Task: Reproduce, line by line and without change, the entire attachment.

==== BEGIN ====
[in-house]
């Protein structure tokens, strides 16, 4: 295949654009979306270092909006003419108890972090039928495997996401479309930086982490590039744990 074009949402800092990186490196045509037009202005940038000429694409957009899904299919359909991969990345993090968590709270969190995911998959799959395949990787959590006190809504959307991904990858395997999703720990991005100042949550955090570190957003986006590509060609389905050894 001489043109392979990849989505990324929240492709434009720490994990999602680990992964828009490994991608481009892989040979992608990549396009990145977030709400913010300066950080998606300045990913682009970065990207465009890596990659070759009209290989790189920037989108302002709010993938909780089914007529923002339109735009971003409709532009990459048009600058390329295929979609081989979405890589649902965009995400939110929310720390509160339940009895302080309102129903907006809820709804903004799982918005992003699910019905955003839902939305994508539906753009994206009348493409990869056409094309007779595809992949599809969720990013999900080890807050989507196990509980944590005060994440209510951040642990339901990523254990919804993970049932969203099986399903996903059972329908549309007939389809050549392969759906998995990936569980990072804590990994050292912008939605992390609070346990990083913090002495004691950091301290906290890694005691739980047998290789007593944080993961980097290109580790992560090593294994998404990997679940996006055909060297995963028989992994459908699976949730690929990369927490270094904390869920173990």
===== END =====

[in-house]
């Protein structure tokens, strides 16, 4: 295949654009979306270092909006003419108890972090039928495997996401479309930086982490590039744990 074009949402800092990186490196045509037009202005940038000429694409957009899904299919359909991969990345993090968590709270969190995911998959799959395949990787959590006190809504959307991904990858395997999703720990991005100042949550955090570190957003986006590509060609389905050894 001489043109392979990849989505990324929240492709434009720490994990999602680990992964828009490994991608481009892989040979992608990549396009990145977030709400913010300066950080998606300045990913682009970065990207465009890596990659070759009209290989790189920037989108302002709010993938909780089914007529923002339109735009971003409709532009990459048009600058390329295929979609081989979405890589649902965009995400939110929310720390509160339940009895302080309102129903907006809820709804903004799982918005992003699910019905955003839902939305994508539906753009994206009348493409990869056409094309007779595809992949599809969720990013999900080890807050989507196990509980944590005060994440209510951040642990339901990523254990919804993970049932969203099986399903996903059972329908549309007939389809050549392969759906998995990936569980990072804590990994050292912008939605992390609070346990990083913090002495004691950091301290906290890694005691739980047998290789007593944080993961980097290109580790992560090593294994998404990997679940996006055909060297995963028989992994459908699976949730690929990369927490270094904390869920173990």